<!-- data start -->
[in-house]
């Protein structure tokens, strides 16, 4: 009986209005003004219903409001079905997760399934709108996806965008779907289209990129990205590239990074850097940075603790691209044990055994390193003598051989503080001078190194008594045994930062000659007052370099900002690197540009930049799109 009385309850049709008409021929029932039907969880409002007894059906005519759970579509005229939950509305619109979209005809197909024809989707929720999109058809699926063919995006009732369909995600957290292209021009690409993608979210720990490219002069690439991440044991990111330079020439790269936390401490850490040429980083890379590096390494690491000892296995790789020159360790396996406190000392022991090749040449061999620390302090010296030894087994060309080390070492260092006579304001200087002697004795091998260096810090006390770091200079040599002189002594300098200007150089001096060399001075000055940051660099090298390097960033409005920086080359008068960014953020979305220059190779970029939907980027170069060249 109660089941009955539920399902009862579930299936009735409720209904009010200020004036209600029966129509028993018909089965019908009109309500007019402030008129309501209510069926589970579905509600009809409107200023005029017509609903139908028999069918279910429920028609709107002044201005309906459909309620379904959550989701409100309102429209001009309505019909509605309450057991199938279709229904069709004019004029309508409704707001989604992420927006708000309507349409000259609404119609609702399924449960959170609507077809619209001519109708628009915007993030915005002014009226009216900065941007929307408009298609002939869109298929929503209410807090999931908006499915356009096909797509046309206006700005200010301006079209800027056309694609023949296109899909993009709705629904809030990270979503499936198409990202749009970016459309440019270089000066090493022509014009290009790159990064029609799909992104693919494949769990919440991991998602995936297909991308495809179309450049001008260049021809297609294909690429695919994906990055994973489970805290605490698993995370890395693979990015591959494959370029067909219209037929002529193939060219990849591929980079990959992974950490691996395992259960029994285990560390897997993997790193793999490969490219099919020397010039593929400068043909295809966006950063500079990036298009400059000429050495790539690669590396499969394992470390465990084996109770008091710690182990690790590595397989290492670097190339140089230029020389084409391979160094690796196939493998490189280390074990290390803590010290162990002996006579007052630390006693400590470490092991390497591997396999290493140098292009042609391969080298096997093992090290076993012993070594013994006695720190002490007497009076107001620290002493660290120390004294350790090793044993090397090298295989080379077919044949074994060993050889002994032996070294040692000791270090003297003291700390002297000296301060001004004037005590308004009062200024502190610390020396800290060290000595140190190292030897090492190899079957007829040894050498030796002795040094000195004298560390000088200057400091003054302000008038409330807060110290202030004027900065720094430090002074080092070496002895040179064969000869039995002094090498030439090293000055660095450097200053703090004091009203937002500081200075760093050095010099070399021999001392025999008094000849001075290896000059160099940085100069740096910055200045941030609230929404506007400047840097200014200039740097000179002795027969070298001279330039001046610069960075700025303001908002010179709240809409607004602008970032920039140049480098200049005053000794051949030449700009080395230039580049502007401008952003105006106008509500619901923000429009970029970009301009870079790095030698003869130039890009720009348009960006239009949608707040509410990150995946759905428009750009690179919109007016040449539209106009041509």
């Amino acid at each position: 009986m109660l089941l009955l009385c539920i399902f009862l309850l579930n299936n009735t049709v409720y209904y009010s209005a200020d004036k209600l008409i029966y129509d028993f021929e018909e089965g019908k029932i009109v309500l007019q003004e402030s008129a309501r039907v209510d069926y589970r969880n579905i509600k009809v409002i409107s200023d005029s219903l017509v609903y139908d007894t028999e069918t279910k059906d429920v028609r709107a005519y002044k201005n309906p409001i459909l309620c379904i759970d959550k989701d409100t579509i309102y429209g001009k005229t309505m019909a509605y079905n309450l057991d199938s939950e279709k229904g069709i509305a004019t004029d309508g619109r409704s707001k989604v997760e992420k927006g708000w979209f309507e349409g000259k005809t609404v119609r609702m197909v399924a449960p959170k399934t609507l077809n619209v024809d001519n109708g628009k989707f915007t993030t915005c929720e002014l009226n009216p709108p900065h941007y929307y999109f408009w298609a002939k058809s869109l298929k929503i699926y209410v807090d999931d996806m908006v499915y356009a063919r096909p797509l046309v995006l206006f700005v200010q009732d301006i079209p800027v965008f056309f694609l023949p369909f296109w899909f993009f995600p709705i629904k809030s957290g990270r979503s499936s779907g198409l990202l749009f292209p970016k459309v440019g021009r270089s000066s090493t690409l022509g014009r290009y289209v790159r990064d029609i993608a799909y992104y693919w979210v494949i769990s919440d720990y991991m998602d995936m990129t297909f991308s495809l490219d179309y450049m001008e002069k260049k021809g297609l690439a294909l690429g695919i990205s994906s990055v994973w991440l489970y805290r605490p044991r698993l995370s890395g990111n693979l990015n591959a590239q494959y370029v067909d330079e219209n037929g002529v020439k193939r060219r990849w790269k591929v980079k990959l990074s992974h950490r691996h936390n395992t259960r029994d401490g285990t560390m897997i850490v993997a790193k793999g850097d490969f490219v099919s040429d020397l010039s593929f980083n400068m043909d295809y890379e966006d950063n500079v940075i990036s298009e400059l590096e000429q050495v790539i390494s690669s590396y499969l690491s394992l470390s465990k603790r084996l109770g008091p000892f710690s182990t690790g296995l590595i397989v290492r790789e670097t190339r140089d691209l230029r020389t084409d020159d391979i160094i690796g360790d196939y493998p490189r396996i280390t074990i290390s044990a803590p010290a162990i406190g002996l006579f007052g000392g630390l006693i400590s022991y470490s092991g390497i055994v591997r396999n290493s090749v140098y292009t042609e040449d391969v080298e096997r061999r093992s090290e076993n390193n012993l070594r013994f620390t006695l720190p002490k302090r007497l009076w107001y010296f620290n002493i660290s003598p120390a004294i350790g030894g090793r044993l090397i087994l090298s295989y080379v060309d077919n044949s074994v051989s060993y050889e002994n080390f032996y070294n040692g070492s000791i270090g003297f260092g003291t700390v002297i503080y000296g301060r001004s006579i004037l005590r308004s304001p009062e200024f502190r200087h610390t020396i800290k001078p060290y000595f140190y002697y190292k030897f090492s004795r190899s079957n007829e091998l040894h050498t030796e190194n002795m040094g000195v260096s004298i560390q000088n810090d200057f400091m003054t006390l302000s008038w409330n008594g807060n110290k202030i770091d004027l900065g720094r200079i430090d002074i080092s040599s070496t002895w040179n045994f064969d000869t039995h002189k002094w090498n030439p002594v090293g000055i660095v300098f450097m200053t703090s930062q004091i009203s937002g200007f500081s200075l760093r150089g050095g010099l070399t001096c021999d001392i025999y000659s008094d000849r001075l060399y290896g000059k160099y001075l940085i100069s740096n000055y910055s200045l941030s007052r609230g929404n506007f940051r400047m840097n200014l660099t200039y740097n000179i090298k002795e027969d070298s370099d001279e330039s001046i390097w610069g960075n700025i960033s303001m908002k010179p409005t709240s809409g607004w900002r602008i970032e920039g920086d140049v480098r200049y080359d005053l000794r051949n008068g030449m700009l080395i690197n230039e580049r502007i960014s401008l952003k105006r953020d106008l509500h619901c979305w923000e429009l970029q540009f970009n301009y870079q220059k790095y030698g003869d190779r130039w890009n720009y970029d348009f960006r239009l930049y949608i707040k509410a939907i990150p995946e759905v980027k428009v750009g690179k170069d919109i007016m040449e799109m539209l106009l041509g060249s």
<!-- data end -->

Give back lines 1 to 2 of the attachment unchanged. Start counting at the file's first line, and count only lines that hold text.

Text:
[in-house]
């Protein structure tokens, strides 16, 4: 009986209005003004219903409001079905997760399934709108996806965008779907289209990129990205590239990074850097940075603790691209044990055994390193003598051989503080001078190194008594045994930062000659007052370099900002690197540009930049799109 009385309850049709008409021929029932039907969880409002007894059906005519759970579509005229939950509305619109979209005809197909024809989707929720999109058809699926063919995006009732369909995600957290292209021009690409993608979210720990490219002069690439991440044991990111330079020439790269936390401490850490040429980083890379590096390494690491000892296995790789020159360790396996406190000392022991090749040449061999620390302090010296030894087994060309080390070492260092006579304001200087002697004795091998260096810090006390770091200079040599002189002594300098200007150089001096060399001075000055940051660099090298390097960033409005920086080359008068960014953020979305220059190779970029939907980027170069060249 109660089941009955539920399902009862579930299936009735409720209904009010200020004036209600029966129509028993018909089965019908009109309500007019402030008129309501209510069926589970579905509600009809409107200023005029017509609903139908028999069918279910429920028609709107002044201005309906459909309620379904959550989701409100309102429209001009309505019909509605309450057991199938279709229904069709004019004029309508409704707001989604992420927006708000309507349409000259609404119609609702399924449960959170609507077809619209001519109708628009915007993030915005002014009226009216900065941007929307408009298609002939869109298929929503209410807090999931908006499915356009096909797509046309206006700005200010301006079209800027056309694609023949296109899909993009709705629904809030990270979503499936198409990202749009970016459309440019270089000066090493022509014009290009790159990064029609799909992104693919494949769990919440991991998602995936297909991308495809179309450049001008260049021809297609294909690429695919994906990055994973489970805290605490698993995370890395693979990015591959494959370029067909219209037929002529193939060219990849591929980079990959992974950490691996395992259960029994285990560390897997993997790193793999490969490219099919020397010039593929400068043909295809966006950063500079990036298009400059000429050495790539690669590396499969394992470390465990084996109770008091710690182990690790590595397989290492670097190339140089230029020389084409391979160094690796196939493998490189280390074990290390803590010290162990002996006579007052630390006693400590470490092991390497591997396999290493140098292009042609391969080298096997093992090290076993012993070594013994006695720190002490007497009076107001620290002493660290120390004294350790090793044993090397090298295989080379077919044949074994060993050889002994032996070294040692000791270090003297003291700390002297000296301060001004004037005590308004009062200024502190610390020396800290060290000595140190190292030897090492190899079957007829040894050498030796002795040094000195004298560390000088200057400091003054302000008038409330807060110290202030004027900065720094430090002074080092070496002895040179064969000869039995002094090498030439090293000055660095450097200053703090004091009203937002500081200075760093050095010099070399021999001392025999008094000849001075290896000059160099940085100069740096910055200045941030609230929404506007400047840097200014200039740097000179002795027969070298001279330039001046610069960075700025303001908002010179709240809409607004602008970032920039140049480098200049005053000794051949030449700009080395230039580049502007401008952003105006106008509500619901923000429009970029970009301009870079790095030698003869130039890009720009348009960006239009949608707040509410990150995946759905428009750009690179919109007016040449539209106009041509």